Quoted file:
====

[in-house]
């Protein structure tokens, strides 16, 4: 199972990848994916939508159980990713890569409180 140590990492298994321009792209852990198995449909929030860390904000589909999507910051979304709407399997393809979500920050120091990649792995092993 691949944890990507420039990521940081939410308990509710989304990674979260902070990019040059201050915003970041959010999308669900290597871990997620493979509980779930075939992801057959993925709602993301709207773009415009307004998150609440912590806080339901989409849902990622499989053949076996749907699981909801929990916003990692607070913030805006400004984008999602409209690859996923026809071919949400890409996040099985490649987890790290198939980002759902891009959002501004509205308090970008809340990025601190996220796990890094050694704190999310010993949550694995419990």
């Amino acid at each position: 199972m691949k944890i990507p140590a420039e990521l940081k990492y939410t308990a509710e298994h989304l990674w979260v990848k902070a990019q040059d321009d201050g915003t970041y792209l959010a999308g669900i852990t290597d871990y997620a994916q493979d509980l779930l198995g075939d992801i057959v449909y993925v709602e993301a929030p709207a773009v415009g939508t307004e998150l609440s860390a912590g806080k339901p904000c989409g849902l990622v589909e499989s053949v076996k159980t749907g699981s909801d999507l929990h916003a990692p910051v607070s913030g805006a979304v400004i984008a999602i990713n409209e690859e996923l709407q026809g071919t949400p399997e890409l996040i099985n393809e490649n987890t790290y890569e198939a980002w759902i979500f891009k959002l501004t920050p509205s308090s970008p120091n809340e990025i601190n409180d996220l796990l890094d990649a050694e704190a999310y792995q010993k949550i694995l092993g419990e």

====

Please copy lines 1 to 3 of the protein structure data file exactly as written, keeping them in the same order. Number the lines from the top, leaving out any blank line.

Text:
[in-house]
């Protein structure tokens, strides 16, 4: 199972990848994916939508159980990713890569409180 140590990492298994321009792209852990198995449909929030860390904000589909999507910051979304709407399997393809979500920050120091990649792995092993 691949944890990507420039990521940081939410308990509710989304990674979260902070990019040059201050915003970041959010999308669900290597871990997620493979509980779930075939992801057959993925709602993301709207773009415009307004998150609440912590806080339901989409849902990622499989053949076996749907699981909801929990916003990692607070913030805006400004984008999602409209690859996923026809071919949400890409996040099985490649987890790290198939980002759902891009959002501004509205308090970008809340990025601190996220796990890094050694704190999310010993949550694995419990």
């Amino acid at each position: 199972m691949k944890i990507p140590a420039e990521l940081k990492y939410t308990a509710e298994h989304l990674w979260v990848k902070a990019q040059d321009d201050g915003t970041y792209l959010a999308g669900i852990t290597d871990y997620a994916q493979d509980l779930l198995g075939d992801i057959v449909y993925v709602e993301a929030p709207a773009v415009g939508t307004e998150l609440s860390a912590g806080k339901p904000c989409g849902l990622v589909e499989s053949v076996k159980t749907g699981s909801d999507l929990h916003a990692p910051v607070s913030g805006a979304v400004i984008a999602i990713n409209e690859e996923l709407q026809g071919t949400p399997e890409l996040i099985n393809e490649n987890t790290y890569e198939a980002w759902i979500f891009k959002l501004t920050p509205s308090s970008p120091n809340e990025i601190n409180d996220l796990l890094d990649a050694e704190a999310y792995q010993k949550i694995l092993g419990e």